Hopewell Rocks – “flowerpots” to Cape Breton

Said our goodbyes to Alma and Fundy Nat’l Park, and our hotel. Double-click any photos for full-size:

Drove north along the Bay to Hopewell Rocks, that iconic “walk on the ocean floor” tourism site. Arrived at low tide – perfect! And with a 6-hour drive to the next national park ahead of us, we weren’t going to wait around to see high tide. So here’s a photo of their photo of high tide:


Walked along the trails, overlooking mudflats – off limits due to fragile habitat, and finally down to the stairs down to the ocean floor. Impressive warning to return to the stairs before the tide returns, and instructions on what to do if you do get stuck in rising water.

The ads show 3 basic “flowerpot” rocks – formations with shrubs and trees growing on top. But once you’re down there, the formations (reminds me of giant versions of the “hoodoos” at Bryce Canyon) just keep coming, around each bend, there are more and more, and the cliff wall is carved out into a parade of formations. You can see how high the tide gets by looking up to see where the seaweed stops. On some rocks, the seaweed climbs above my head, even above my extended hiking stick.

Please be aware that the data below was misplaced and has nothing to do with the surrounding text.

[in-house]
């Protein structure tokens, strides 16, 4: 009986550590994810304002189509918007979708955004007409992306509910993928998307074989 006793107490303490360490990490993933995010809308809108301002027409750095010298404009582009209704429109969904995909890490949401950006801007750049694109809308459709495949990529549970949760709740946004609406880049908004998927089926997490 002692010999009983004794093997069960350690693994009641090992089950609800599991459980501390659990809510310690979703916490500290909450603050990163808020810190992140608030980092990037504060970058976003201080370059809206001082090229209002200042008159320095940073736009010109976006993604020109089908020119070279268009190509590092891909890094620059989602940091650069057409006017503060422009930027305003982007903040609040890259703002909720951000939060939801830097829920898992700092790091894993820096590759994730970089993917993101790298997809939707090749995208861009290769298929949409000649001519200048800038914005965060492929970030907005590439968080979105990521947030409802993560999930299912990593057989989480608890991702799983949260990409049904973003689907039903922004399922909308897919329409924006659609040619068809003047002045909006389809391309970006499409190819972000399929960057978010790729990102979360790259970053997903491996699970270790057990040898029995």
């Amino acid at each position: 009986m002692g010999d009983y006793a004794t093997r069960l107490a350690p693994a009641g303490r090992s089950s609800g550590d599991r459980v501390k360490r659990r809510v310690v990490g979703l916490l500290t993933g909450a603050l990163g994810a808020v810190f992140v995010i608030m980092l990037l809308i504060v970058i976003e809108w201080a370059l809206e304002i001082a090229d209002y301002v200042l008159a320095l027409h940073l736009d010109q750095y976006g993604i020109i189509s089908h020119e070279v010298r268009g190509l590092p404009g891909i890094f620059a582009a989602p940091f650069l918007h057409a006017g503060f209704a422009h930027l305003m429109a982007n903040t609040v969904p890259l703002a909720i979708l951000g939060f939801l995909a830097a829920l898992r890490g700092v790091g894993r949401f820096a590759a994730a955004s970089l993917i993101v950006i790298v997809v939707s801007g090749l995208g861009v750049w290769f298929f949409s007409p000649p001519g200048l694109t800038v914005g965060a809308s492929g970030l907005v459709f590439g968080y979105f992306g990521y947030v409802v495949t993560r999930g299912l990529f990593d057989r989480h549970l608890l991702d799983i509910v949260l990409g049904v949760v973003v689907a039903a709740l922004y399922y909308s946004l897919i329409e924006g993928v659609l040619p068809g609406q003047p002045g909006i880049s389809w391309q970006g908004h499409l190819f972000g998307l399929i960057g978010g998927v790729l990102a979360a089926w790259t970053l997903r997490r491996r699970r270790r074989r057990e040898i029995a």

A park ranger, Ranger Rick, builds stonehenge-like circles of precariously-balanced cairns during low tide, and lets the tides knock his work down so he can build them again. How Zen.

They warn you to wear sturdy shoes or boots, I guess because of the rocks and mud. Even with our hiking boots, and their great traction, we were slipping and sliding as the mud clogged the treads, and we ended up skating mud on mud. At times, the mud just sucks loose shoes off of feet – we saw kids lifting bare feet as the mud grabbed tight hold of sneakers and Crocs. And flip-flops!? Some folks just don’t read. Or plan.

And did you see all those little periwinkles? Lots of creatures in that mud on the ocean floor. Step carefully.

From Hopewell, we drove to Nova Scotia, across the northern side, then over a causeway onto Cape Breton Island. And drove and drove.

We finally reach Ingonish, and the eastern entrance to Cape Breton Highlands National Park. Fog, mist, gray, and flowers. And our hotel, Castle Rock Inn, was just lovely – great view, fresh baked cookies, terrific service.

view from our room

view from our room

Dinner at the local ski slope restaurant, with live music! But, he was a guitar player, not the traditional Cape Breton fiddler we were hoping for. He did play “Please Come to Boston” in our honor, and a Bruce song for another couple.




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